This is a fascinating and very approachable book about the success and failure of an American designed and developed high quality music player and the music delivery service it was integrated with.
In 2012 the well known pop/rock star Neil Young became interested in developing and marketing a new portable music player, which became known as the Pono. The product launched at the end of 2014. Notwithstanding his high visibility backing and a lot of favorable press, plus very successful Kickstarter fundraising for the product’s development, it was not a commercial success and the company closed down in December 2017.
The book tells the story of why Young decided to develop the player, and, with co-writer Phil Baker (the operational/product development guy behind the project), gives a very readable and engaging account of the problems and struggles they had as a small and undercapitalized company trying to wade into a market dominated by Apple and lesserly by Sony and other companies. Taken at this level, with fascinating insights into what is involved getting a new consumer electronic device to market (one has to wince when reading the reasons why it is impractical – almost impossible – to develop and manufacture equipment in the US these days), it is very interesting and very readable.
The book is, however, slightly schizophrenic, and not just because the chapters are sometimes written by Neil Young and sometimes by Phil Baker. In each case, the chapter writer is named at the start of the chapter, but it would be helpful if they were also shown in the Contents listing, too. The big split is that they are telling two different stories.
Neil’s story is an idealistic pursuit of an impossible goal, and made all the more impossible because of his refusal to allow scientific and business reality to intrude on his preconceived notions of music quality and the music business. Phil’s story is more down to earth – one of developing a new product under great time pressures, organizational upheavals, and budgetary constraints.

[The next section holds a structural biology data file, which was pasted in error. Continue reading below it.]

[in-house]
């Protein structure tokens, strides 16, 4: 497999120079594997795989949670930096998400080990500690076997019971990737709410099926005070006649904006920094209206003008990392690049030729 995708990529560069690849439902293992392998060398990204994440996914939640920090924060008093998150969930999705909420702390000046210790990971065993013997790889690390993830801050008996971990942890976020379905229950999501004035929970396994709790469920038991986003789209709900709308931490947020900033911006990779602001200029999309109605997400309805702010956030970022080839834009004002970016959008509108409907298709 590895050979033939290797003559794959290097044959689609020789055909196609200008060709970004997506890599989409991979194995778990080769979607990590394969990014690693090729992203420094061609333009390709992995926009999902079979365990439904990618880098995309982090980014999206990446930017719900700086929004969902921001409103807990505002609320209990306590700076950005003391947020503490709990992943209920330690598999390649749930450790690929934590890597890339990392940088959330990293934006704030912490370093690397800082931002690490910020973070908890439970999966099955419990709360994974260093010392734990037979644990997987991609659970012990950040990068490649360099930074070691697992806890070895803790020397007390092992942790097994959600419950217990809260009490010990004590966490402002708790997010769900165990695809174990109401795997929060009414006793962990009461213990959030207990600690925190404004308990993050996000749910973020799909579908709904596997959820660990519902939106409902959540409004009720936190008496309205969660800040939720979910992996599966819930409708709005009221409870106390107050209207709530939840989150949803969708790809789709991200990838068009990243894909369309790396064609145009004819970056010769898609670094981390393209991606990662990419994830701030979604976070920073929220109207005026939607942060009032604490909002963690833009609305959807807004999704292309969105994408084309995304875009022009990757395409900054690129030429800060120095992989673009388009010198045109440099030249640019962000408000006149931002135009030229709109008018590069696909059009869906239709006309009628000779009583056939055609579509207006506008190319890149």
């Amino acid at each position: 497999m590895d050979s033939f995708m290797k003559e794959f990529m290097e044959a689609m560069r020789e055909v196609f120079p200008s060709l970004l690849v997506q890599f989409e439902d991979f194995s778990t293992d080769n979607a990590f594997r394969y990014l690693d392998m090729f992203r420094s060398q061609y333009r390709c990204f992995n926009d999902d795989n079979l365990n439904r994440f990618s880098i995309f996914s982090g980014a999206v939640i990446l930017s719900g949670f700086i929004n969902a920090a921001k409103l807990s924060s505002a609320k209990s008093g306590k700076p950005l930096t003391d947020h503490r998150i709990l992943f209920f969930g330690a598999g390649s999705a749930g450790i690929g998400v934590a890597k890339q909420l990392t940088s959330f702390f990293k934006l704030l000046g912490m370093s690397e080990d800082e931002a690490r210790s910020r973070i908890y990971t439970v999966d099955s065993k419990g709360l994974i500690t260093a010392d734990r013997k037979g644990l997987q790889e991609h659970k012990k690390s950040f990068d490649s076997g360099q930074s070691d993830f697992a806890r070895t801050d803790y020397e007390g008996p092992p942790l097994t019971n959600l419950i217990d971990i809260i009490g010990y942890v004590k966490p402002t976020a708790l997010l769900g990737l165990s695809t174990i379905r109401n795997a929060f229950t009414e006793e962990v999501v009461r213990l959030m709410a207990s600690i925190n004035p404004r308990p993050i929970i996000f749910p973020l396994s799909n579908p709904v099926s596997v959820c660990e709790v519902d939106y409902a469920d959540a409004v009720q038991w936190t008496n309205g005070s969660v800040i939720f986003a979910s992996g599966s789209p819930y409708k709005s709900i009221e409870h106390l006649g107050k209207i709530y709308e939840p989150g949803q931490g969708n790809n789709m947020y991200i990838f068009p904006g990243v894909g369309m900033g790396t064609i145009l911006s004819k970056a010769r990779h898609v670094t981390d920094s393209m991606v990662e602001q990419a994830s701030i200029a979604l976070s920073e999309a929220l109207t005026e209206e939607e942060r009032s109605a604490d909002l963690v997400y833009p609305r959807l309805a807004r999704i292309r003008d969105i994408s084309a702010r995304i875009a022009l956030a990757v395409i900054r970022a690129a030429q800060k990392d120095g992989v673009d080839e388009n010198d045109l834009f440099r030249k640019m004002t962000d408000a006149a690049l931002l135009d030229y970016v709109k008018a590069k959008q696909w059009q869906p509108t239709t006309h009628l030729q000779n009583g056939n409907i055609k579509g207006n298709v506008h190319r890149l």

In a way, Neil’s perspective is analogous to one seen in airlines. Just because you’re a pilot in a fancy uniform doesn’t mean you have any added understanding of airplane operating economics or airline marketing, even though many pilots believe that being able to program a computer on a plane and then watch it fly itself for long hours at a time makes them experts on aviation in general. Perhaps similarly, just because you’re a good songwriter and performer doesn’t mean you also have the ability to second guess how music is recorded and marketed, and the regularly repeated but never substantiated claims that the record companies could and should be doing various things and not other things are perhaps contradicted by Neil’s own attempts to do such things himself and failing in the process. He is to be commended for his brave attempt, and it is easy to understand why, from a musicality rather than commercial point of view, a musician in particular would wish to see the best possible quality in his recordings. But after an experience that shows the commercial side of things is more complex than perhaps he’d first thought, Neil emerges out the other end with his views unchanged, rather than altered by the experience.